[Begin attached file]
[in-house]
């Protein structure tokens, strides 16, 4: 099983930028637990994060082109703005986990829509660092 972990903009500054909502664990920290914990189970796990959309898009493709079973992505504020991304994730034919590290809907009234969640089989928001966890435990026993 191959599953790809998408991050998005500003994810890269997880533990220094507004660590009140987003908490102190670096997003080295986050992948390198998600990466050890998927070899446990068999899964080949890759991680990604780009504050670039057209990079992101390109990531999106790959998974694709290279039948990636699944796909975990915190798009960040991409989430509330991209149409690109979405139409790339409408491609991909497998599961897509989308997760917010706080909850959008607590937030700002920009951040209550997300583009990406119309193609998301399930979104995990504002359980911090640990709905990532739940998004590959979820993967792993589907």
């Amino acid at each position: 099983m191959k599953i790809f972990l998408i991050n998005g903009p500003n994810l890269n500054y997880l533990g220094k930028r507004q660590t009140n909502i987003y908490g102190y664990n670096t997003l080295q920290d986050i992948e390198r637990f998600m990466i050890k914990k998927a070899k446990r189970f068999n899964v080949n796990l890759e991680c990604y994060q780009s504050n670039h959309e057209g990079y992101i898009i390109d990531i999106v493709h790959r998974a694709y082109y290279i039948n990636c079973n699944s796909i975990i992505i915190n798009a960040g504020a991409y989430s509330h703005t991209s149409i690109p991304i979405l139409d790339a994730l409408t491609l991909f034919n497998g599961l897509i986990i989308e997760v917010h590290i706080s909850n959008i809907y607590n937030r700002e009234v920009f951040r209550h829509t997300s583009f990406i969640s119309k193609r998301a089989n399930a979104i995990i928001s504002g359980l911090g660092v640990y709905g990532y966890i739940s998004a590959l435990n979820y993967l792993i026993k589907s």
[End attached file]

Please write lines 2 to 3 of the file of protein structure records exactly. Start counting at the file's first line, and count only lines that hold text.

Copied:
């Protein structure tokens, strides 16, 4: 099983930028637990994060082109703005986990829509660092 972990903009500054909502664990920290914990189970796990959309898009493709079973992505504020991304994730034919590290809907009234969640089989928001966890435990026993 191959599953790809998408991050998005500003994810890269997880533990220094507004660590009140987003908490102190670096997003080295986050992948390198998600990466050890998927070899446990068999899964080949890759991680990604780009504050670039057209990079992101390109990531999106790959998974694709290279039948990636699944796909975990915190798009960040991409989430509330991209149409690109979405139409790339409408491609991909497998599961897509989308997760917010706080909850959008607590937030700002920009951040209550997300583009990406119309193609998301399930979104995990504002359980911090640990709905990532739940998004590959979820993967792993589907």
């Amino acid at each position: 099983m191959k599953i790809f972990l998408i991050n998005g903009p500003n994810l890269n500054y997880l533990g220094k930028r507004q660590t009140n909502i987003y908490g102190y664990n670096t997003l080295q920290d986050i992948e390198r637990f998600m990466i050890k914990k998927a070899k446990r189970f068999n899964v080949n796990l890759e991680c990604y994060q780009s504050n670039h959309e057209g990079y992101i898009i390109d990531i999106v493709h790959r998974a694709y082109y290279i039948n990636c079973n699944s796909i975990i992505i915190n798009a960040g504020a991409y989430s509330h703005t991209s149409i690109p991304i979405l139409d790339a994730l409408t491609l991909f034919n497998g599961l897509i986990i989308e997760v917010h590290i706080s909850n959008i809907y607590n937030r700002e009234v920009f951040r209550h829509t997300s583009f990406i969640s119309k193609r998301a089989n399930a979104i995990i928001s504002g359980l911090g660092v640990y709905g990532y966890i739940s998004a590959l435990n979820y993967l792993i026993k589907s």